Egypt’s Sinai Development Projects are Helping Develop 26 Bedouin Communities
On a recent visit to the Sinai peninsula to check-up on progress, Dr. Rania Al-Mashat was quick to highlight the importance of local Bedouin communities in the ambitious development plan.
There’s something undeniably alluring about the unproduced, organic charm of Sinai. While for many it falls under the category of ‘places I go when I want to disconnect with modern society as we know it’, for locals, Sinai is in urgent need for modern intervention and development.
It’s something at the very core of a slate of development projects spearheaded by Minister of International Cooperation, Dr. Rania Al-Mashat, in collaboration with the Saudi Fund for Development and the Arabic Fund for Economic & Social Development.
The Sinai Peninsula Development Program is certainly ambitious in its goal of what Dr. Al-Mashat and the ministry are calling ‘broad and robust growth’. On a recent visit to Sinai, however, Dr. Al-Mashat was quick to point out what she considers to be the most important piece of the puzzle: the Bedouin communities that have called the peninsula home for generations.
Sinai is, of course, a touristic jackpot-in-the-making that has yet to really fulfil its full potential beyond the globally appreciated Sharm El Sheikh, for example. For Al-Mashat, however, the key to a fully-formed Sinai lies in human potential and investing in people.
Fuelled by Al-Mashat’s ‘New Global Partnerships Narrative’ of ‘People & Projects & Purpose’ (conceived to hone Egypt in on achieving the UN’s Sustainable Development Goals), the development projects will establish social housing, educational institutions, a health unit, a sports area, a commercial complex and 18 agricultural centres which are hoped will also produce jobs for locals.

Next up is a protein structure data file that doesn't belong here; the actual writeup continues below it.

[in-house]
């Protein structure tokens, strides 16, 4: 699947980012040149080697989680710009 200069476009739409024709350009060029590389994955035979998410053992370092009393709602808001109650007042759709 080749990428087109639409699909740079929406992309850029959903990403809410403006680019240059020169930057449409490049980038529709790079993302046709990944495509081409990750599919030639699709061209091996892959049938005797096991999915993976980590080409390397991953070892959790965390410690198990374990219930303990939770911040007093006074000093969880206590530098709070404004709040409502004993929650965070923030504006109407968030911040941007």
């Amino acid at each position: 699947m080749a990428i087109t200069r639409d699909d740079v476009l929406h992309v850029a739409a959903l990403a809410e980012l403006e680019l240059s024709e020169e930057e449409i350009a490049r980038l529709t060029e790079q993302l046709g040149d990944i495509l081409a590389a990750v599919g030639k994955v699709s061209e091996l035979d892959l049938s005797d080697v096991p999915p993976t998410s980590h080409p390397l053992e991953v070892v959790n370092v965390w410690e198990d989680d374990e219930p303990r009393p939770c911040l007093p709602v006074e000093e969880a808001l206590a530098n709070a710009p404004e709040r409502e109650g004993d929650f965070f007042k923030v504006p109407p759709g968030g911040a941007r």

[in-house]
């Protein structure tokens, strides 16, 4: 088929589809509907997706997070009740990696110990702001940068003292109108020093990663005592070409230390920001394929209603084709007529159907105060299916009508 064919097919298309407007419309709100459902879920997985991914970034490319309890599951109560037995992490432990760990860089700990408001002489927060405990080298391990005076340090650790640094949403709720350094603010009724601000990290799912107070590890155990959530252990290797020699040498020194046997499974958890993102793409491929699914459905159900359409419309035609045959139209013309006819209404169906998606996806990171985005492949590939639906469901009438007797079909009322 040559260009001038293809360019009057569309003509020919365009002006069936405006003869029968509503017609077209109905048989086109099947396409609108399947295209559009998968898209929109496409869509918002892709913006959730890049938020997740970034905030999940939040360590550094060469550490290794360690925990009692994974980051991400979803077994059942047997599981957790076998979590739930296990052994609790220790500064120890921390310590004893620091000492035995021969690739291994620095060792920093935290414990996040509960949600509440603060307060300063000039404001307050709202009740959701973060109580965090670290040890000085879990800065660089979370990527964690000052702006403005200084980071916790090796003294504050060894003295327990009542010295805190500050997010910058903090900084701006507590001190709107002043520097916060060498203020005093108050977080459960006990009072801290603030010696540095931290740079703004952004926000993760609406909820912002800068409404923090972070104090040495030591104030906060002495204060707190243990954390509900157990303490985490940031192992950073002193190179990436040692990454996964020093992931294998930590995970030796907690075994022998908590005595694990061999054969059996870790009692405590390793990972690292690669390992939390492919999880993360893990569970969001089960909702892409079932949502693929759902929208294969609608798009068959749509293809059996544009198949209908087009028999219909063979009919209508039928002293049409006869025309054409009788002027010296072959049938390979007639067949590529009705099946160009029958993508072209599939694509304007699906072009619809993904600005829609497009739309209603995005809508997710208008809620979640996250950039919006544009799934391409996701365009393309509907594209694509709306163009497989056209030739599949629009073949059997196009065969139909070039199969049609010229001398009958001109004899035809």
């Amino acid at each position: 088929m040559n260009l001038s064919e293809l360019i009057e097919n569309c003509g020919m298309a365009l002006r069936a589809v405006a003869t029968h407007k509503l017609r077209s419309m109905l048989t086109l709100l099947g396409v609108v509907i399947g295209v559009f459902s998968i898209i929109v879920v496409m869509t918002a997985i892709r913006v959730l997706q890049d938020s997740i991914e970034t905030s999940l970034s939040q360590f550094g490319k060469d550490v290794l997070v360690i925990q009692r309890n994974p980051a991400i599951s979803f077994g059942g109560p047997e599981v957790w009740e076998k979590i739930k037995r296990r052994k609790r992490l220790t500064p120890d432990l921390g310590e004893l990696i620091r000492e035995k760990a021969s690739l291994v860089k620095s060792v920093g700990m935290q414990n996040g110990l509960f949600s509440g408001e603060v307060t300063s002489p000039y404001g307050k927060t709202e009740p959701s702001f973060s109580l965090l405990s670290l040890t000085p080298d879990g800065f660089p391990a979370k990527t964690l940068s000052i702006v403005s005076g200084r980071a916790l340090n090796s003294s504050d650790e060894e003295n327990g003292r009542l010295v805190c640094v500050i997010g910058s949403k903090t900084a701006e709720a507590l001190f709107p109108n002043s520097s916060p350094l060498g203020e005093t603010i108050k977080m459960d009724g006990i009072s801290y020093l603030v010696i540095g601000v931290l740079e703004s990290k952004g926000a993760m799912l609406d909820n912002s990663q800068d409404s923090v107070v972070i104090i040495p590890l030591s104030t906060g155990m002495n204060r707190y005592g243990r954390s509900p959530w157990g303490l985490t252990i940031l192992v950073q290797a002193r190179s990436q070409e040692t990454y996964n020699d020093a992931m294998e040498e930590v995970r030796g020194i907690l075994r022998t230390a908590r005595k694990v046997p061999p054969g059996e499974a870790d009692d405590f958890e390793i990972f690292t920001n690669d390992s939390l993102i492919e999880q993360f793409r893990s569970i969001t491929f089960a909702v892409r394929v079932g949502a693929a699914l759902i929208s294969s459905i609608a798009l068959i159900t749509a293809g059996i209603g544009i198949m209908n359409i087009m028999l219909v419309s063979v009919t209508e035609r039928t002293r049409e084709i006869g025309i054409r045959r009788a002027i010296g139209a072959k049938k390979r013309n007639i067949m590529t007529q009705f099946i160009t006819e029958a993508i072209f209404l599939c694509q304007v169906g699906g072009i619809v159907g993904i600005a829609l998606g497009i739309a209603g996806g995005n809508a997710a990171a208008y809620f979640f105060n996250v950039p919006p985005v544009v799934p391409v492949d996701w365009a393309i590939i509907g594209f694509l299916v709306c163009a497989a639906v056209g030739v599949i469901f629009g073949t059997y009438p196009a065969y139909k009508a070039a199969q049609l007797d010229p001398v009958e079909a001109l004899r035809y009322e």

There are already several elements in the works, including 1,381 Bedouin homes and community service facilities at a cost of $1.1 billion. A second project is the development of 18 specific communities with 971 homes and community service facilities at a cost of $113.3 million. 13 different agricultural complexes covering a combined area of 23 million square metres have also been actioned. These projects are being financed by the Saudi Fund for Development, while the Arab Fund for Economic & Social Development has thrown its funding into a $170 million project to provide clean water and improve irrigation, alongside the Baht El-Baqar drainage system.
It’s difficult to ascertain a time as to when the Bedouin communities will begin to feel the impact of these ambitious projects, but if there’s one thing we can leave you with to demonstrate the sheer breadth and depth of the projects it’s this: the Ministry of International Cooperation has been working with various Arab funds since 1974, on projects amounting $12.5 billion. The current portfolio of projects makes up $6.9 billion of that.